Pennsylvania Man Dies In Jail After Guards Allegedly Ignored His Opioid Withdrawal Symptoms
Frederick Adami, a 52-year-old resident of Morrisville, Pennsylvania, died from apparent opioid withdrawal early in the morning on Sunday, January 28, while in custody at the Bucks County Correctional Facility.
Adami’s cellmate, Bruce Gramiak Jr., made a phone call to his girlfriend, Melissa Weitzel, the night before Adami’s death to tell her that his cellmate was displaying symptoms of opioid withdrawal. “We’ve talked every day since he’s been inside and on Saturday night, he said he got a new cellmate who was in really bad shape,” Weitzel, who lives in Bensalem, told The Appeal. “He was throwing up a lot and going to the bathroom and puking all night.”
Weitzel posted her boyfriend’s account to Facebook on the evening of Adami’s death. “At 6:30 in the morning, my boyfriend was woken up by the guards to his cellmates lifeless body on the floor below him,” she wrote. “Keep in mind, there is fecal matter and throw up literally all over the floor and cell and the man is dead.”
A February 2017 investigation by Mother Jones found dozens of cases involving people dying from dehydration due to opioid withdrawal while in jail or prison. “Outside of jails,” wrote Mother Jones’s Julia Lurie, “dying from opiate withdrawal is exceedingly rare because, with few exceptions, it is so preventable. Dehydration, the withdrawal symptom that usually kills people, can be treated with intravenous fluids.” And as Georgetown University Associate Law Professor Shon Hopwood wrote recently, “the biggest danger” to prisoners is not assaults from staff or fellow inmates, but lack of medical care.
The Supreme Court has weighed in on health care in prisons as well. “A prison that deprives prisoners basic sustenance, including adequate medical care, is incompatible with the concept of human dignity and has no place in civilized society,” Justice Anthony Kennedy wrote in favor of Brown v. Plata, a 2011 Supreme Court decision that ruled California’s overcrowded prisons violate the Eighth Amendment’s ban on cruel and unusual punishment.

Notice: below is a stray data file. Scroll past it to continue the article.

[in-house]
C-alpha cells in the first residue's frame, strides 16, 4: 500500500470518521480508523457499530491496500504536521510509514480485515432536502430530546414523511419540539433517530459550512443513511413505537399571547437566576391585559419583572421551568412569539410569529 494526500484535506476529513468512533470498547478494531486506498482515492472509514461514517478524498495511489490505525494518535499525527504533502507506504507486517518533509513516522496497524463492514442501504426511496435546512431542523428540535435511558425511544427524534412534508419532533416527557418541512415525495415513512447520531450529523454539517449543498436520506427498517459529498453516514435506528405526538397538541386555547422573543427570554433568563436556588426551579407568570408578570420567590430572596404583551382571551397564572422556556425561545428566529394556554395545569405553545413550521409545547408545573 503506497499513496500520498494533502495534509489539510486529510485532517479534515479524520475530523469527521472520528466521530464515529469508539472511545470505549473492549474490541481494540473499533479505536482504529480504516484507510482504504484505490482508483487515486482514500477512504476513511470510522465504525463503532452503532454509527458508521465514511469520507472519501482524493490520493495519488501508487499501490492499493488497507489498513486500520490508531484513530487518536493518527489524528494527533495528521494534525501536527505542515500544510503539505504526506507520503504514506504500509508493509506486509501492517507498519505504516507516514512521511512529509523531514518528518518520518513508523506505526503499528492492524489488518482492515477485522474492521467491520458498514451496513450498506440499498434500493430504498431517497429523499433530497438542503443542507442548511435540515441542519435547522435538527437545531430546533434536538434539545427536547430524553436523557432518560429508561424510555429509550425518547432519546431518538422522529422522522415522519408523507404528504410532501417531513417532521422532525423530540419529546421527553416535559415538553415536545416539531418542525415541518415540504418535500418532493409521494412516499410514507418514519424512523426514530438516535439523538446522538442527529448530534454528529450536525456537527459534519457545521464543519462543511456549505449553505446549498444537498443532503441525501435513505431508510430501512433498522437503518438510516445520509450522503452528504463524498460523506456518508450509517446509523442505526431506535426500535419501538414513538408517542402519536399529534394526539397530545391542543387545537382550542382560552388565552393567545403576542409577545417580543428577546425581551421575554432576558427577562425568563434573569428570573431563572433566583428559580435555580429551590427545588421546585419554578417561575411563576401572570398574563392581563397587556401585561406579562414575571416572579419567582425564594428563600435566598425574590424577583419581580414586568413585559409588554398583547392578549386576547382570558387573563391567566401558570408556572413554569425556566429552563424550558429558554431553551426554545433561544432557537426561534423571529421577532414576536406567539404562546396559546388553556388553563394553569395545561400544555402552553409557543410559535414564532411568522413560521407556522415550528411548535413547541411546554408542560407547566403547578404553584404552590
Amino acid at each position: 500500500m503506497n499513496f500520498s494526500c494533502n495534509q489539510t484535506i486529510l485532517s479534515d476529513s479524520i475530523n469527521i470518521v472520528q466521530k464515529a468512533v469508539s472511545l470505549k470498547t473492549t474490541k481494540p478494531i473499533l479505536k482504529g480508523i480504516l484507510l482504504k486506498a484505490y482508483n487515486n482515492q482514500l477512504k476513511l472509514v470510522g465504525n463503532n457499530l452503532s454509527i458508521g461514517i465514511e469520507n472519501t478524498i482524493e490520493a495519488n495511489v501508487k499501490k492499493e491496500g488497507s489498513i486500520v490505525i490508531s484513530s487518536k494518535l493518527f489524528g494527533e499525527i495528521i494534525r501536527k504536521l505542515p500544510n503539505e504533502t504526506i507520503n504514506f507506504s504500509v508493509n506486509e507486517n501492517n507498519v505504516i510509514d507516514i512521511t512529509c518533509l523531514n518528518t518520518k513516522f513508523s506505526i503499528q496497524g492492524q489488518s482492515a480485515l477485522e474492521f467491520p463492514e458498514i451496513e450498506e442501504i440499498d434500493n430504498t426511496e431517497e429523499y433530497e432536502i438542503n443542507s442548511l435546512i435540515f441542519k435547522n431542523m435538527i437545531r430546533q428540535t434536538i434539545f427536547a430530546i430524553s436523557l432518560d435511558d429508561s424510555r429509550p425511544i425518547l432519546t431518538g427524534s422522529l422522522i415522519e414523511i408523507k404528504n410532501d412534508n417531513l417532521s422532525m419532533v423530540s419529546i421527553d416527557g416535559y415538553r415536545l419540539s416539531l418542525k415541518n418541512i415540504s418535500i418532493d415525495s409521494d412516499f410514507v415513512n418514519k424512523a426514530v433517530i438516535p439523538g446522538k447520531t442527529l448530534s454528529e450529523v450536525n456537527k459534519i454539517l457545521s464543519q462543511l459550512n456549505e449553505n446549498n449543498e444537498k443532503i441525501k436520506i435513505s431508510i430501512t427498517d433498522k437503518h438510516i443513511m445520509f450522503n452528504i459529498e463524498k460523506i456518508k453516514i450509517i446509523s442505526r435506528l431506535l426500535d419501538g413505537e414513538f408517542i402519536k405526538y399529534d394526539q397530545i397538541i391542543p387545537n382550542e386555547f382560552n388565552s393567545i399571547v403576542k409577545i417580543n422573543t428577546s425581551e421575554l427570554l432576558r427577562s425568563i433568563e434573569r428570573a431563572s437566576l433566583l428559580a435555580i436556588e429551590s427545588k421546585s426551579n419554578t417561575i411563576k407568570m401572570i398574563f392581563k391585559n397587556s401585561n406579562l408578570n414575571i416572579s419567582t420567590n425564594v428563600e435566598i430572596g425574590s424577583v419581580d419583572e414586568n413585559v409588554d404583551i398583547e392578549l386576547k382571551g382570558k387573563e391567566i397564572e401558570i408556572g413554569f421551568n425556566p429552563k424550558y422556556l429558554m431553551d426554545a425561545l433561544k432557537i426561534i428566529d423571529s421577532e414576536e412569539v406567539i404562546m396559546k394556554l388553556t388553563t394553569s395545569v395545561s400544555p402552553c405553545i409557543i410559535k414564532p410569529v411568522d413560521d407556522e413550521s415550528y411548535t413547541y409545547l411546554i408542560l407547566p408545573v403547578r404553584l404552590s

Opioid withdrawal may also trigger other health conditions to flare up, especially for an older man like Adami. Weitzel told The Appeal that her boyfriend repeatedly asked guards and even one of the facility’s nurses to help Adami. “He said they basically ignored him, and told him not to worry about it.” Adami is the eighth prisoner to die inside the Bucks County Correctional Facility since 2006, according to the Courier Times, a local Bucks County newspaper.
Adami was not arrested for any criminal act, according to Larry King, a spokesperson for the Bucks County DA’s office. “He had two outstanding domestic relations warrants,” King said, adding that typically means money is owed for child support or some other civil payment. “He was sent to prison to be held for an appearance that was scheduled for Monday morning. Unfortunately he passed away in the interim while incarcerated.”
Adami leaves behind five children. His family did not immediately respond to a request for comment.
Bucks County Coroner Dr. Joseph Campbell told The Appeal that an autopsy was completed and the cause of death was inconclusive, pending further testing and investigation. Asked specifically whether dehydration from opioid withdrawal is on the table, Dr. Campbell said there are a number of open possibilities for Adami’s cause of death.
If the facility is found to have neglected him, his family could potentially sue. County jails and prisons have in the past paid millions of dollars to settle lawsuits involving prisoners dying from withdrawal while in custody.